Denver Nuggets 133, Toronto Raptors 118: Three takeaways

by Alex Labidou Staff Writer

The Nuggets proved their resiliency by quickly putting a poor performance Friday night, when they fell by 29 points to the Los Angeles Clippers, behind them with an assertive 133-118 win against the defending champion Raptors less than 48 hours later.

"They responded. They definitely responded," Nuggets head coach Michael Malone said after the game. "That was the worst version of ourselves in L.A. the other night, from top to bottom, myself and all the players. Tonight, we challenged ourselves to go out and perform [to] our best version of ourselves. I thought we did that."

Nikol Jokić paced the Nuggets with his 12th triple-double of the season and 40th of his career, pouring in 23 points, 18 rebounds and 11 assists on 72.7 percent shooting. Eight of Denver’s players finished in double-figures in scoring. Toronto was led by OG Anunoby, who had 32 points and seven boards. 

Here are the takeaways:

Jamal Murray sparks downtown barrage

The Raptors came into the game having the best three-point defense in the NBA, allowing opponents to shoot just 33.6 percent from downtown. None of that mattered to Nuggets point guard Jamal Murray, who had six threes on the night. 

Murray was sizzling from tip-off, hitting his first six shots, including an incredible 5 of 5 start from behind the arc. The 23-year-old would score 17 of his 22 points in the opening 12 minutes of the game. Murray’s precision from downtown appeared to be contagious as the Nuggets hit an impressive 18 of 36 on three-pointers.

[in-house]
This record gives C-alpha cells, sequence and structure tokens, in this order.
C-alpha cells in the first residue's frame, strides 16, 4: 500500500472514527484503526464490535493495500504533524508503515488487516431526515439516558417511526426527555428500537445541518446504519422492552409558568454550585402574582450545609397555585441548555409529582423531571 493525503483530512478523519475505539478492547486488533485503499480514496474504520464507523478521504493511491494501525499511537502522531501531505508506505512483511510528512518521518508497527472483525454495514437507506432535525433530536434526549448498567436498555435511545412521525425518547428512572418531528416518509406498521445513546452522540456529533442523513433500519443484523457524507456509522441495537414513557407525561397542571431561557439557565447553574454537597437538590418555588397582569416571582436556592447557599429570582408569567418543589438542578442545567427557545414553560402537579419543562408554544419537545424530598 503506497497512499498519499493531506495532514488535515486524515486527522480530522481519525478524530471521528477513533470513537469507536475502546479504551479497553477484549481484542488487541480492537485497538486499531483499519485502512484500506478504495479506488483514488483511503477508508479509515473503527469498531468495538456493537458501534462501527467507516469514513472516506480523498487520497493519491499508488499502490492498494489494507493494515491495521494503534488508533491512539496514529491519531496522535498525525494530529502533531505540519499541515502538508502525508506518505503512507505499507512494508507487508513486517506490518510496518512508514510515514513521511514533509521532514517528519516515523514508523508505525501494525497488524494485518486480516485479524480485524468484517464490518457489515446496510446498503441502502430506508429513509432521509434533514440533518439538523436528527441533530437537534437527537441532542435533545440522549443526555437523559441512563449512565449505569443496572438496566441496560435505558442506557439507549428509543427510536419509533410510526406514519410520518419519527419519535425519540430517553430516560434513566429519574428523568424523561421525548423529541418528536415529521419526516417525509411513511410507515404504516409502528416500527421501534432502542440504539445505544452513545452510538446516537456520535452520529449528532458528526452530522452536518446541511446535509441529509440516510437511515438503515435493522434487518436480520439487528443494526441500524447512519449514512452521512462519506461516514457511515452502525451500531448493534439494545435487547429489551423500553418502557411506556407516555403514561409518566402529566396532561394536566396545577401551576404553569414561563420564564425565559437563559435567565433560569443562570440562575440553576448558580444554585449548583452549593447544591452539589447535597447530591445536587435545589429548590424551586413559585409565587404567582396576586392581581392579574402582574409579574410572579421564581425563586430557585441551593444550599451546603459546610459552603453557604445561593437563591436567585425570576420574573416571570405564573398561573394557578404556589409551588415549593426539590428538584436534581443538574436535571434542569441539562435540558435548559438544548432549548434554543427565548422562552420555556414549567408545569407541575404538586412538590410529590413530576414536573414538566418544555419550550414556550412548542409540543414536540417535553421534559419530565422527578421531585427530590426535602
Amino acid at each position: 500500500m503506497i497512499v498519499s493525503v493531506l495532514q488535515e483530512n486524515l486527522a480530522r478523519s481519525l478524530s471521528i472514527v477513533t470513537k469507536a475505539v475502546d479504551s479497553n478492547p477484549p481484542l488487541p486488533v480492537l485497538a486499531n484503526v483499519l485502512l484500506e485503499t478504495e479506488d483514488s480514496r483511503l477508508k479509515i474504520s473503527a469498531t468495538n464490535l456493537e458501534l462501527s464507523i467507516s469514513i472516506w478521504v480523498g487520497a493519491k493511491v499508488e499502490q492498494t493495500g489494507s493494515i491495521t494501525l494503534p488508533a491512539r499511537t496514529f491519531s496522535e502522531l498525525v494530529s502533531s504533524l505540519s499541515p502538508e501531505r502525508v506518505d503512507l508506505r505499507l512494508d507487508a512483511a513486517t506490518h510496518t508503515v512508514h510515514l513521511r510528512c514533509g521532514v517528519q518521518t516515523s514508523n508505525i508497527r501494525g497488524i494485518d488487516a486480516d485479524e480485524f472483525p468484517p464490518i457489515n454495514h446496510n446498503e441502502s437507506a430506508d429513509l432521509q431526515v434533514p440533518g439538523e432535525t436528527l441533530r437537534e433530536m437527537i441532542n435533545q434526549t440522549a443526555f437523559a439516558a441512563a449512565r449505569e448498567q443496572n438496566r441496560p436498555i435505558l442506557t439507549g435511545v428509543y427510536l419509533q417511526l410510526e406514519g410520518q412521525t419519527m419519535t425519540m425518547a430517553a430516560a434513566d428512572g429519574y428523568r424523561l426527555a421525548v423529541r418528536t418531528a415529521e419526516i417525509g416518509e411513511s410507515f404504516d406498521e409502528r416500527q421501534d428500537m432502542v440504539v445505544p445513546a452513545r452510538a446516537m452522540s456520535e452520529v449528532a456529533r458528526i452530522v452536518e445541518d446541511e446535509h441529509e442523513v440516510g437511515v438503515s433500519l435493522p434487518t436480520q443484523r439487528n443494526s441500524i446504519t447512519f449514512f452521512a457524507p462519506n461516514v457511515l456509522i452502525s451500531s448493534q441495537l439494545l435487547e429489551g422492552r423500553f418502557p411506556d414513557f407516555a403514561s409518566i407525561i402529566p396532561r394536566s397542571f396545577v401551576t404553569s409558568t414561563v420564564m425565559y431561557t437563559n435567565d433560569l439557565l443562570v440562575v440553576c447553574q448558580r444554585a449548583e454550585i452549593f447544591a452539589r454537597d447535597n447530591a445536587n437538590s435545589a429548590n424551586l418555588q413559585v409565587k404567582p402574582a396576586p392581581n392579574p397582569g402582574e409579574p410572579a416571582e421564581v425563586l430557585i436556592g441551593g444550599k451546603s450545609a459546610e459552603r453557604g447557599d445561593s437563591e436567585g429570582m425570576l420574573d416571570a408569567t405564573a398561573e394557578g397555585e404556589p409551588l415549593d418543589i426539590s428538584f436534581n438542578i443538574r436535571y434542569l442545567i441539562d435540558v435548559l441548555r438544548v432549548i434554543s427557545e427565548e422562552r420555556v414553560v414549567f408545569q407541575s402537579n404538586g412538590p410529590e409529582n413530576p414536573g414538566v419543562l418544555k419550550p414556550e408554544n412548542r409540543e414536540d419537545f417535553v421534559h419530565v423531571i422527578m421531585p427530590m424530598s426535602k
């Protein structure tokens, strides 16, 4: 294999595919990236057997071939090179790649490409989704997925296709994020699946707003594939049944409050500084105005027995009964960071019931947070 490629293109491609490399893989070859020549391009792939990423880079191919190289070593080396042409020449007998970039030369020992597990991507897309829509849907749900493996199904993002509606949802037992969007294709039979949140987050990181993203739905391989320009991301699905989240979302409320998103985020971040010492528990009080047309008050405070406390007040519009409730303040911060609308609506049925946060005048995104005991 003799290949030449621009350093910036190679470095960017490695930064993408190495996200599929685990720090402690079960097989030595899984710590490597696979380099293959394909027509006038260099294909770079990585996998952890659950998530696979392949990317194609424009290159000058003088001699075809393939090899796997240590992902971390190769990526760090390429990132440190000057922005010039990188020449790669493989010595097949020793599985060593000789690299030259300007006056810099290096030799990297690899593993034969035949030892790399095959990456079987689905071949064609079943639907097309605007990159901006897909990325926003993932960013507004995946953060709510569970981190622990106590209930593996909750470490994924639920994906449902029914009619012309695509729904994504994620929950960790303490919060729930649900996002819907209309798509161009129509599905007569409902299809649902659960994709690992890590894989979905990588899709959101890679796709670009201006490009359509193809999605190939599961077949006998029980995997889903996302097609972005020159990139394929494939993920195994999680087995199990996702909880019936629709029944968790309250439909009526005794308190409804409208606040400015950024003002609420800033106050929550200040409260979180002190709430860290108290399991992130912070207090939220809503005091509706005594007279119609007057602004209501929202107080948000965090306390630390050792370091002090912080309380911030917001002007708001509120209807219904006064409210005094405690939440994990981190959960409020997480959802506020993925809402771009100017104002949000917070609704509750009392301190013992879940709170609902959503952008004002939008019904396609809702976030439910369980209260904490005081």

It was a much-needed bounce back from Malone’s team, who had struggled to connect from downtown in their lopsided loss in Los Angeles. The Nuggets made just 9 of 25 triples against the star-studded Clippers.

Jokić unstoppable once again

At just 25, Jokic is three triple-doubles away from tying Fat Lever’s all-time Nuggets franchise record of 43. That underlines the center’s impact since joining the team in 2015. Jokic has put up MVP-caliber numbers since the start of 2020 and his astonishing form carried into Sunday’s matchup. 

With the Raptors missing two key frontcourt players in Marc Gasol and Serge Ibaka, Toronto tried to defend Denver’s 7-footer with the 6-7 Rondae Hollis-Jefferson and 6-9 Chris Boucher. Jokić torched the Raptors’ interior defense with an 8 of 11 shooting night. 

"Nothing [surprises me about Jokić], he's a great player," Michael Porter Jr. said. "When he's in attack mode and really looking for his [opportunities], he'll get a triple-double every game. He's an amazing player." 

The center’s highly-efficient night also extended to playmaking, where he dropped 11 dimes on just two turnovers. Prior to Sunday’s game, Jokić had been averaging 24.2 points, 10.2 rebounds and 6.8 assists on a stellar 54.2 percent shooting since Jan. 2. 

Defense steps up 

Denver conceded 118 points on the night, but the team was effective in curtailing what Toronto does best — fast breaks and three-pointers. 

In the second half, the Nuggets forced the Raptors, who lead the NBA in fast break points, to execute their offense in half court sets. The visitors’ inability to get on the break also appeared to take their All-Star Pascal Siakam out of rhythm. The power forward finished the night shooting a woeful 6 of 21 from the field. Some of the Raptors’ struggles have to be attributed to the absences of Gasol and Fred VanVleet, but the Nuggets deserve credit for imposing their will early and being assertive. 

"I thought [Jerami] Grant's defense on Pascal Siakam, an All-Star starter, was terrific," Malone said. 

The team built a 29-17 lead in the first quarter largely due to protecting the rim and not allowing Toronto to get hot from behind the arc. The Raptors shot just 3 of 10 from downtown in the first quarter and would finish with just 10 threes on the night on 26.3 percent shooting. That’s a drastic dip from their regular season average of 37.3 – good for fourth in the league. 


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